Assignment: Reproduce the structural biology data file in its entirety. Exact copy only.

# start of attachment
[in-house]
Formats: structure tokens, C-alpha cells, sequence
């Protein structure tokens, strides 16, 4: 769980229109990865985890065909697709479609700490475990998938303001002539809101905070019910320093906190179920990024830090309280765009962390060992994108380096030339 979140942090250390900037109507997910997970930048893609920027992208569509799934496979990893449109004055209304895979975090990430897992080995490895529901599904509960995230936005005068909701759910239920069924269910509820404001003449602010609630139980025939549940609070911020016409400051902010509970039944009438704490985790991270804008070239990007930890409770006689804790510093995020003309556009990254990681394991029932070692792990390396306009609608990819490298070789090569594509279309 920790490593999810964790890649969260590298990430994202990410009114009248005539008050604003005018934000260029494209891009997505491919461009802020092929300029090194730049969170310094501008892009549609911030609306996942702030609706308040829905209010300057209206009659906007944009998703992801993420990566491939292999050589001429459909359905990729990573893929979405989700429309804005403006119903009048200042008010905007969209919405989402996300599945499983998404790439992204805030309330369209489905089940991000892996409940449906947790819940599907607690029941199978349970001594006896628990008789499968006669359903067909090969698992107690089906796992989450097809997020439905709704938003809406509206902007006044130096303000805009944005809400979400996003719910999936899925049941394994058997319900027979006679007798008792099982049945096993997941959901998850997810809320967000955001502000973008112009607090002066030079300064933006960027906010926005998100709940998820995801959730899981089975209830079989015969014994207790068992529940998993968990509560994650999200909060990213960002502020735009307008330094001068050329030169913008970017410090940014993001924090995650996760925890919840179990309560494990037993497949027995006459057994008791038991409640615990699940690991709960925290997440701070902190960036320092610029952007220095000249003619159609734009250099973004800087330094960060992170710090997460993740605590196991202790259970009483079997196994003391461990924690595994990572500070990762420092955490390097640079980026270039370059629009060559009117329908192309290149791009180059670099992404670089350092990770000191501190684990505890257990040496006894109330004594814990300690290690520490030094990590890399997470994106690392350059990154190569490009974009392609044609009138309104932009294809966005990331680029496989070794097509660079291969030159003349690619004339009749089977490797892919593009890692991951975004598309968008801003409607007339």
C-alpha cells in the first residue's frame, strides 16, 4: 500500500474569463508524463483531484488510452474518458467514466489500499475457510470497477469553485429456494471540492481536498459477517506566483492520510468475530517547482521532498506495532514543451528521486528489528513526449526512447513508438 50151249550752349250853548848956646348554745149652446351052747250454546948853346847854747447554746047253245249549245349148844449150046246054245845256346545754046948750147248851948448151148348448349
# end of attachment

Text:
[in-house]
Formats: structure tokens, C-alpha cells, sequence
């Protein structure tokens, strides 16, 4: 769980229109990865985890065909697709479609700490475990998938303001002539809101905070019910320093906190179920990024830090309280765009962390060992994108380096030339 979140942090250390900037109507997910997970930048893609920027992208569509799934496979990893449109004055209304895979975090990430897992080995490895529901599904509960995230936005005068909701759910239920069924269910509820404001003449602010609630139980025939549940609070911020016409400051902010509970039944009438704490985790991270804008070239990007930890409770006689804790510093995020003309556009990254990681394991029932070692792990390396306009609608990819490298070789090569594509279309 920790490593999810964790890649969260590298990430994202990410009114009248005539008050604003005018934000260029494209891009997505491919461009802020092929300029090194730049969170310094501008892009549609911030609306996942702030609706308040829905209010300057209206009659906007944009998703992801993420990566491939292999050589001429459909359905990729990573893929979405989700429309804005403006119903009048200042008010905007969209919405989402996300599945499983998404790439992204805030309330369209489905089940991000892996409940449906947790819940599907607690029941199978349970001594006896628990008789499968006669359903067909090969698992107690089906796992989450097809997020439905709704938003809406509206902007006044130096303000805009944005809400979400996003719910999936899925049941394994058997319900027979006679007798008792099982049945096993997941959901998850997810809320967000955001502000973008112009607090002066030079300064933006960027906010926005998100709940998820995801959730899981089975209830079989015969014994207790068992529940998993968990509560994650999200909060990213960002502020735009307008330094001068050329030169913008970017410090940014993001924090995650996760925890919840179990309560494990037993497949027995006459057994008791038991409640615990699940690991709960925290997440701070902190960036320092610029952007220095000249003619159609734009250099973004800087330094960060992170710090997460993740605590196991202790259970009483079997196994003391461990924690595994990572500070990762420092955490390097640079980026270039370059629009060559009117329908192309290149791009180059670099992404670089350092990770000191501190684990505890257990040496006894109330004594814990300690290690520490030094990590890399997470994106690392350059990154190569490009974009392609044609009138309104932009294809966005990331680029496989070794097509660079291969030159003349690619004339009749089977490797892919593009890692991951975004598309968008801003409607007339």
C-alpha cells in the first residue's frame, strides 16, 4: 500500500474569463508524463483531484488510452474518458467514466489500499475457510470497477469553485429456494471540492481536498459477517506566483492520510468475530517547482521532498506495532514543451528521486528489528513526449526512447513508438 50151249550752349250853548848956646348554745149652446351052747250454546948853346847854747447554746047253245249549245349148844449150046246054245845256346545754046948750147248851948448151148348448349